Kittens separated too early from their mother can suffer a variety of psychological and health problems because they miss out on critical physical and emotional milestones that occur during the early weeks of life.

For example, if they are deprived of their mother's milk too soon their immune system is compromised making them susceptible to a wide variety of illnesses, in particular, respiratory conditions.

Also, rushed weaning will mean they are inclined to suffer from severe diarrhea caused by a rapid shift to solid food. This condition is very often life threatening as the kittens become dehydrated and lose weight quickly.

Kittens suffer poor socialisation skills because it's during the early weeks when the mother teaches them which behaviours are appropriate. Separated too early, kittens are likely to be hostile and aggressive towards humans and other pets, even cats.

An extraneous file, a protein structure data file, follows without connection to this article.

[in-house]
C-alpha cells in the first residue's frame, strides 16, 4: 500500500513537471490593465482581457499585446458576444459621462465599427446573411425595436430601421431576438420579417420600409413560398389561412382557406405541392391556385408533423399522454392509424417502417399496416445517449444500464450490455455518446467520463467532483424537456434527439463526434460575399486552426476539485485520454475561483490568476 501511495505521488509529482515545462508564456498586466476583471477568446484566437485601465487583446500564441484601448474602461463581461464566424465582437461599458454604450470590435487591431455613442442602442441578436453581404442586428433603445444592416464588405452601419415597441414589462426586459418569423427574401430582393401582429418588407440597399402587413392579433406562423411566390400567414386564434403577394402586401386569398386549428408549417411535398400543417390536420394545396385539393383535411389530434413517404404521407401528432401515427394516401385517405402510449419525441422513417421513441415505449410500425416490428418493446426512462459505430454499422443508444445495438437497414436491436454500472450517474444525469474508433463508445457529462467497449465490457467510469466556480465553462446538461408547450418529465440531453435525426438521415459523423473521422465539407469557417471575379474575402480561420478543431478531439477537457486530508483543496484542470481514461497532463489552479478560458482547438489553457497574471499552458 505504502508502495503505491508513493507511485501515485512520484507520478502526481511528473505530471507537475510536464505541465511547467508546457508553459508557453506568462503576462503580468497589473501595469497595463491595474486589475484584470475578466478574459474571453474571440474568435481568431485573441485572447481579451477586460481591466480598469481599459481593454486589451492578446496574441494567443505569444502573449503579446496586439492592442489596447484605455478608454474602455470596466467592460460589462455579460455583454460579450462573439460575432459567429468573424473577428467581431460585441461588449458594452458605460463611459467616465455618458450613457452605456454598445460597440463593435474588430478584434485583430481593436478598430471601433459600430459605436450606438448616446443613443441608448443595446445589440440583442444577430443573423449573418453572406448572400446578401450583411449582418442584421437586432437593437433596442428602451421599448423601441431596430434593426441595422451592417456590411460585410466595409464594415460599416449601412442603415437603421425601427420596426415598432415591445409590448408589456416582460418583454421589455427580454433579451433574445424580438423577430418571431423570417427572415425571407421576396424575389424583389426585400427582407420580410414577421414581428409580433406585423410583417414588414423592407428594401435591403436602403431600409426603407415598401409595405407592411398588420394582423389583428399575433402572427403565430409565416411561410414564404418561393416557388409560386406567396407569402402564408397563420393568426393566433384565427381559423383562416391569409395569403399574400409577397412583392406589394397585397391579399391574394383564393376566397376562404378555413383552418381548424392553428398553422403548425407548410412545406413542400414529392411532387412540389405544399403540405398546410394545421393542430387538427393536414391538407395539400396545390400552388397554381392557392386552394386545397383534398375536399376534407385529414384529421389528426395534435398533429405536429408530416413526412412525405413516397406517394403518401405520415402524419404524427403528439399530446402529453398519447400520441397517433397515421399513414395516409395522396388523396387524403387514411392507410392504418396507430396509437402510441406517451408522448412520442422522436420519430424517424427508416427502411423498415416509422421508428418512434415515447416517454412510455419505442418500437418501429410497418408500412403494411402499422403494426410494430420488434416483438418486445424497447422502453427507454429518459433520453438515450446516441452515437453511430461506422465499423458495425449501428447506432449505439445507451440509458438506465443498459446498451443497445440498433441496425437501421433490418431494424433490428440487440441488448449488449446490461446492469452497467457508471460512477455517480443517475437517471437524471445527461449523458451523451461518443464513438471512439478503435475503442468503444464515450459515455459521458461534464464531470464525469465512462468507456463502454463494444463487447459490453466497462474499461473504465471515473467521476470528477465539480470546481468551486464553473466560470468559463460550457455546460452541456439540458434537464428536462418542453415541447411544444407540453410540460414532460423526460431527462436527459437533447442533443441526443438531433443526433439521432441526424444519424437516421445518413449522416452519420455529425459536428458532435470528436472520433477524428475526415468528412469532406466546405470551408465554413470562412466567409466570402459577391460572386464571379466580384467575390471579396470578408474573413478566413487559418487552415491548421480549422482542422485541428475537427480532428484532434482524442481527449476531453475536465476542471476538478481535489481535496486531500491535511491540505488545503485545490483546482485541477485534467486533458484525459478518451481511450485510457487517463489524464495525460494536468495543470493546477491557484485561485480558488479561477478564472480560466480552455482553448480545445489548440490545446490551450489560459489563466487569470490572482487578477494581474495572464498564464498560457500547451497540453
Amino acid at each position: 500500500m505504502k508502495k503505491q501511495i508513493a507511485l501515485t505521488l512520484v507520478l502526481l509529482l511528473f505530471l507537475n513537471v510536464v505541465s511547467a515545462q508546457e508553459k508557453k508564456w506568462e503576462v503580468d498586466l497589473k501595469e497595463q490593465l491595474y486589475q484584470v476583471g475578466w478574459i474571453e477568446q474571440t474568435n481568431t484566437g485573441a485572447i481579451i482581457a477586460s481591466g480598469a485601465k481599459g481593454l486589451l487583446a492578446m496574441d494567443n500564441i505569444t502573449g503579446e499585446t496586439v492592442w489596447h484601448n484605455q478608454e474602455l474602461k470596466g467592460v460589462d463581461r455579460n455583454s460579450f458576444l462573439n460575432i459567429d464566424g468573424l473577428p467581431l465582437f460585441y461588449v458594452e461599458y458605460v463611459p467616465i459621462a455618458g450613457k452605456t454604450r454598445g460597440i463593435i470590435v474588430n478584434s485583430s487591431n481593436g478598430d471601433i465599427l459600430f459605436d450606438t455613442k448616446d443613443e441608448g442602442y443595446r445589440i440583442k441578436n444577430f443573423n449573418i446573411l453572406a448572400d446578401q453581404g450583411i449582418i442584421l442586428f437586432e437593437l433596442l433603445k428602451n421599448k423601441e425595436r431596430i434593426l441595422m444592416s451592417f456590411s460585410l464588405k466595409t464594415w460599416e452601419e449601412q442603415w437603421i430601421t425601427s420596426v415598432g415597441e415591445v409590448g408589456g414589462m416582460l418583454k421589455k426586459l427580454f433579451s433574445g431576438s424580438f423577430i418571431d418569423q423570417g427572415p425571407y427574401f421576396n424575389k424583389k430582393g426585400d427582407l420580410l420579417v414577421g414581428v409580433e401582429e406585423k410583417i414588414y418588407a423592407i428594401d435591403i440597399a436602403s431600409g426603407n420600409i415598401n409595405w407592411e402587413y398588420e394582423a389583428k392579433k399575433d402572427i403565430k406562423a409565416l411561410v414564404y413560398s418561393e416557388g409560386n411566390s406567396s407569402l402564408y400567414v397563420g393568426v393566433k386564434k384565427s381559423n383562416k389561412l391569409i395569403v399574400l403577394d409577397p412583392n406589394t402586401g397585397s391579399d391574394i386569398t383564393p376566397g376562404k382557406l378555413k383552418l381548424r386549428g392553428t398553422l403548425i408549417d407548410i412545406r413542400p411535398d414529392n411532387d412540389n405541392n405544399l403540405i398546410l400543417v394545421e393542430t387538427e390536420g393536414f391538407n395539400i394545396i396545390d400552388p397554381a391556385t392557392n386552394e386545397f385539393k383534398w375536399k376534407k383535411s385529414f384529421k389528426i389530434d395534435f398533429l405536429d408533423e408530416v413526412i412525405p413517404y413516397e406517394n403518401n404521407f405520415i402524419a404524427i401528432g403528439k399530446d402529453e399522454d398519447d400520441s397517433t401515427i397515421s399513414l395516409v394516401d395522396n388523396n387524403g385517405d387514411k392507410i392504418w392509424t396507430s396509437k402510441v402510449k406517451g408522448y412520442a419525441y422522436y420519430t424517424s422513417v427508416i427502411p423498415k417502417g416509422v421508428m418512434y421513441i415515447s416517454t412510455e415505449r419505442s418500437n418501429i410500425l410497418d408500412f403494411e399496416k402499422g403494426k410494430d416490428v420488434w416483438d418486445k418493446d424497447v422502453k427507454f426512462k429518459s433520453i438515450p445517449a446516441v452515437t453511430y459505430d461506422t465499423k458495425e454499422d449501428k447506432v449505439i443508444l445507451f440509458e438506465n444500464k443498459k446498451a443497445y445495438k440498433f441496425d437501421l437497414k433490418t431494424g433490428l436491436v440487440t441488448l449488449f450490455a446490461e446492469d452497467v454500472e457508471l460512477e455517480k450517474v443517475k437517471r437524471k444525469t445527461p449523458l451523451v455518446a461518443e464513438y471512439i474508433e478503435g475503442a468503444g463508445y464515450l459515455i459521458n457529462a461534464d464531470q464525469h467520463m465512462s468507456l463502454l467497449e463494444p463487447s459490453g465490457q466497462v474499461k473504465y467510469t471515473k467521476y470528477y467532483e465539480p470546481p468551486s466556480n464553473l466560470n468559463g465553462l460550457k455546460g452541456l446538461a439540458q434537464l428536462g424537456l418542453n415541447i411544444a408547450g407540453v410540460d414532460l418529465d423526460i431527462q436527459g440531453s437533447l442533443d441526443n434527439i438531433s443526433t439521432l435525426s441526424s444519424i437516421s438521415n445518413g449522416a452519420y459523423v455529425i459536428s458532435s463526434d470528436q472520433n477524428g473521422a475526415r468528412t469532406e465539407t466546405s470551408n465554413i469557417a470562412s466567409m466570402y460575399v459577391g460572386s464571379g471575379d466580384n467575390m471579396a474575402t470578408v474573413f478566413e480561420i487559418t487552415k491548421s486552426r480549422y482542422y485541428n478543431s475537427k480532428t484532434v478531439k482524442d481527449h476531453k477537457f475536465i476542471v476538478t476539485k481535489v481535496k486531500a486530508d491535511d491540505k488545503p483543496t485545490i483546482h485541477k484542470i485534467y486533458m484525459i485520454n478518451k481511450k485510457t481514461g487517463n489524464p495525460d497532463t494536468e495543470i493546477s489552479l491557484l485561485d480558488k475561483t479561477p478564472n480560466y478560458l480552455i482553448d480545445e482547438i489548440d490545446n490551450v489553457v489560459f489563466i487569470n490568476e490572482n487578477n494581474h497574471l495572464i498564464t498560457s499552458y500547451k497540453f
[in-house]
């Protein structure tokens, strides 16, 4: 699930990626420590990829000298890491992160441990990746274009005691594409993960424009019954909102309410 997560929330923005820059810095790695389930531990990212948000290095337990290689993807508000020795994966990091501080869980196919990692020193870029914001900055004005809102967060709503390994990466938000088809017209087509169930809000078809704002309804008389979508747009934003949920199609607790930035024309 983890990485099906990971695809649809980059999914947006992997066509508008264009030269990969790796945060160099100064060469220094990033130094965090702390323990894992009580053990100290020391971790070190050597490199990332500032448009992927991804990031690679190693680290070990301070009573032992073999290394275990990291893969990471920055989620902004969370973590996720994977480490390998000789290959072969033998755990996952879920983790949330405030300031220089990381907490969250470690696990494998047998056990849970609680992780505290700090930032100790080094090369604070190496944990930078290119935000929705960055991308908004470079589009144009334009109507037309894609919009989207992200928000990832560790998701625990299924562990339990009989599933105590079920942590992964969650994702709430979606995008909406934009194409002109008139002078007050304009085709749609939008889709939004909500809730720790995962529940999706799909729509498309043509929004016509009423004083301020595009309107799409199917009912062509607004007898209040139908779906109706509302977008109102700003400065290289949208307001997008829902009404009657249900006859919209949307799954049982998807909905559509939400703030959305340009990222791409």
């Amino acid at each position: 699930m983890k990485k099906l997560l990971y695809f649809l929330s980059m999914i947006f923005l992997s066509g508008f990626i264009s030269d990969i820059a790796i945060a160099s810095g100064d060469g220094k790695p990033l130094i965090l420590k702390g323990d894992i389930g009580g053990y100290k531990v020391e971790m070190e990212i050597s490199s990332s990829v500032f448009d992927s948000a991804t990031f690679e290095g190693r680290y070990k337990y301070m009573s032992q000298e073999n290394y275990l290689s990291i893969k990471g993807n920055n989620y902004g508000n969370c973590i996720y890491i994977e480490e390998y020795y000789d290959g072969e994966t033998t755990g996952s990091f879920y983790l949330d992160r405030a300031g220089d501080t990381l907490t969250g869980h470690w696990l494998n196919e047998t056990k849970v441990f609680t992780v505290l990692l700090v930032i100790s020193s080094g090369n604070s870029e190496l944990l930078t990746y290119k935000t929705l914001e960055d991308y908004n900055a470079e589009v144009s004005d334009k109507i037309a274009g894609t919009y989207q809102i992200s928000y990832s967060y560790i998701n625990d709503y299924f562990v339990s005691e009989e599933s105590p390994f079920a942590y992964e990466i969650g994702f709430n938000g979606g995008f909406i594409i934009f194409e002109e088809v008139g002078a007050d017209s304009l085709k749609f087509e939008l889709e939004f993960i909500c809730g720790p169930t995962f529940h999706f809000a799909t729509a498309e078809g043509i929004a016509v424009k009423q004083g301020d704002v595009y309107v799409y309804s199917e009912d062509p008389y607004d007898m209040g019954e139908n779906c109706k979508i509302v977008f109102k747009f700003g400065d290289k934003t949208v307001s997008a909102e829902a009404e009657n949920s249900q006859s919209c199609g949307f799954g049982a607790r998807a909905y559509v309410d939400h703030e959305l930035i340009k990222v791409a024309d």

This is because they have never learned to interpret feline body language, having missed out on the process with their mother. Overall a kitten separated too early from the mother is insecure, less tolerant and will experience health problems.

Take a look at our Kitten Development table below:

Kitten Development:-

. 3 Weeks:- The mother and her kittens begin to interact. She grooms them and prevents them from becoming over-demanding and aggressive. Kittens will begin to explore just outside of the kitten box.


. 4 Weeks:- Kittens begin to accept semi-solid food and can also be taught how to use a litter tray which should be placed close to the kitten box.


. 6 Weeks:- Kittens learn through play. They begin to explore further away from the kitten box.

. 8 Weeks:- Kittens are fully weaned onto solid food and first vaccinations can be given around 9 weeks.

For further information contact your local vet or ring the Dublin SPCA, at 01-4935502/4 or log onto www.dspca.ie. We are 170 years Standing Up For Animals, making us Ireland's oldest and largest animal rescue charity.